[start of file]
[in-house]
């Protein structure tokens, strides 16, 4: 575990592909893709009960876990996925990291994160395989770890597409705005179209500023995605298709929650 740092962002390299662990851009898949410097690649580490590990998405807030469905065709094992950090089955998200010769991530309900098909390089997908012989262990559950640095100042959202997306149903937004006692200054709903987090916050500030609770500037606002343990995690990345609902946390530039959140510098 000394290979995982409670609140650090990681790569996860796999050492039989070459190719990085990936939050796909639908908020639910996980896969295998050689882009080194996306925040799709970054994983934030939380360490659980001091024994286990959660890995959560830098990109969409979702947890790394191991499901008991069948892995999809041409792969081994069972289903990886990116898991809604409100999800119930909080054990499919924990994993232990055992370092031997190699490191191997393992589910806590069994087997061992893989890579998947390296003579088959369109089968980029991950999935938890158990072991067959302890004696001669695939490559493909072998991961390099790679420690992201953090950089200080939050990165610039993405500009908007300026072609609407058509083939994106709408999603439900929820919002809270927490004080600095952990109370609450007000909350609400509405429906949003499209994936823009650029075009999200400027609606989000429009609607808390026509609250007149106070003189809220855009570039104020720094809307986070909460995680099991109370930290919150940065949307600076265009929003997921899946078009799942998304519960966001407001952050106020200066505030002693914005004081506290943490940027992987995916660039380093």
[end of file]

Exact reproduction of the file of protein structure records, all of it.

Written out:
[in-house]
């Protein structure tokens, strides 16, 4: 575990592909893709009960876990996925990291994160395989770890597409705005179209500023995605298709929650 740092962002390299662990851009898949410097690649580490590990998405807030469905065709094992950090089955998200010769991530309900098909390089997908012989262990559950640095100042959202997306149903937004006692200054709903987090916050500030609770500037606002343990995690990345609902946390530039959140510098 000394290979995982409670609140650090990681790569996860796999050492039989070459190719990085990936939050796909639908908020639910996980896969295998050689882009080194996306925040799709970054994983934030939380360490659980001091024994286990959660890995959560830098990109969409979702947890790394191991499901008991069948892995999809041409792969081994069972289903990886990116898991809604409100999800119930909080054990499919924990994993232990055992370092031997190699490191191997393992589910806590069994087997061992893989890579998947390296003579088959369109089968980029991950999935938890158990072991067959302890004696001669695939490559493909072998991961390099790679420690992201953090950089200080939050990165610039993405500009908007300026072609609407058509083939994106709408999603439900929820919002809270927490004080600095952990109370609450007000909350609400509405429906949003499209994936823009650029075009999200400027609606989000429009609607808390026509609250007149106070003189809220855009570039104020720094809307986070909460995680099991109370930290919150940065949307600076265009929003997921899946078009799942998304519960966001407001952050106020200066505030002693914005004081506290943490940027992987995916660039380093």